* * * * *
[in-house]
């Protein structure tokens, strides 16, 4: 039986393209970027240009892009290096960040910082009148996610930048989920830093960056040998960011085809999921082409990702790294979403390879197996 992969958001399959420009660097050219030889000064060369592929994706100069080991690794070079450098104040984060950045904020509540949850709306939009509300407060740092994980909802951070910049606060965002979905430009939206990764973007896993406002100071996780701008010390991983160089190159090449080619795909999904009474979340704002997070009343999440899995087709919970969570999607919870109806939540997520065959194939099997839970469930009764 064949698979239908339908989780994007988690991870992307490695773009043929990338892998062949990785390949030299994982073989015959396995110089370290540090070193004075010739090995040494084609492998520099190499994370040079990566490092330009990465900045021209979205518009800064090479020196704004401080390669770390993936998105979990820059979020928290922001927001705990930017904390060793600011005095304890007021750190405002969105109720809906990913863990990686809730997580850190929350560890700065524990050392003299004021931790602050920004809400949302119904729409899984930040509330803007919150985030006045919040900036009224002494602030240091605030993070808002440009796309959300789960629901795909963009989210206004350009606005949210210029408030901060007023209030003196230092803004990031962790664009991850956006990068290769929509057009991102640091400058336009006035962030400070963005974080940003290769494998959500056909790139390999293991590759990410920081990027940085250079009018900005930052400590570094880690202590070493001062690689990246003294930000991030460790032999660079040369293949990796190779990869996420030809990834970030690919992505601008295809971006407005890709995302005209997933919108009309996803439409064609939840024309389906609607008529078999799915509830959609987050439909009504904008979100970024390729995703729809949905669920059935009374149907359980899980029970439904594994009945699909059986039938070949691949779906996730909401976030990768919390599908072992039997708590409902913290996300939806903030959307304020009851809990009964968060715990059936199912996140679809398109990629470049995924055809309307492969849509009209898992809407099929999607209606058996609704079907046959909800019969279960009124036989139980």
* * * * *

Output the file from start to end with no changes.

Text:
[in-house]
């Protein structure tokens, strides 16, 4: 039986393209970027240009892009290096960040910082009148996610930048989920830093960056040998960011085809999921082409990702790294979403390879197996 992969958001399959420009660097050219030889000064060369592929994706100069080991690794070079450098104040984060950045904020509540949850709306939009509300407060740092994980909802951070910049606060965002979905430009939206990764973007896993406002100071996780701008010390991983160089190159090449080619795909999904009474979340704002997070009343999440899995087709919970969570999607919870109806939540997520065959194939099997839970469930009764 064949698979239908339908989780994007988690991870992307490695773009043929990338892998062949990785390949030299994982073989015959396995110089370290540090070193004075010739090995040494084609492998520099190499994370040079990566490092330009990465900045021209979205518009800064090479020196704004401080390669770390993936998105979990820059979020928290922001927001705990930017904390060793600011005095304890007021750190405002969105109720809906990913863990990686809730997580850190929350560890700065524990050392003299004021931790602050920004809400949302119904729409899984930040509330803007919150985030006045919040900036009224002494602030240091605030993070808002440009796309959300789960629901795909963009989210206004350009606005949210210029408030901060007023209030003196230092803004990031962790664009991850956006990068290769929509057009991102640091400058336009006035962030400070963005974080940003290769494998959500056909790139390999293991590759990410920081990027940085250079009018900005930052400590570094880690202590070493001062690689990246003294930000991030460790032999660079040369293949990796190779990869996420030809990834970030690919992505601008295809971006407005890709995302005209997933919108009309996803439409064609939840024309389906609607008529078999799915509830959609987050439909009504904008979100970024390729995703729809949905669920059935009374149907359980899980029970439904594994009945699909059986039938070949691949779906996730909401976030990768919390599908072992039997708590409902913290996300939806903030959307304020009851809990009964968060715990059936199912996140679809398109990629470049995924055809309307492969849509009209898992809407099929999607209606058996609704079907046959909800019969279960009124036989139980």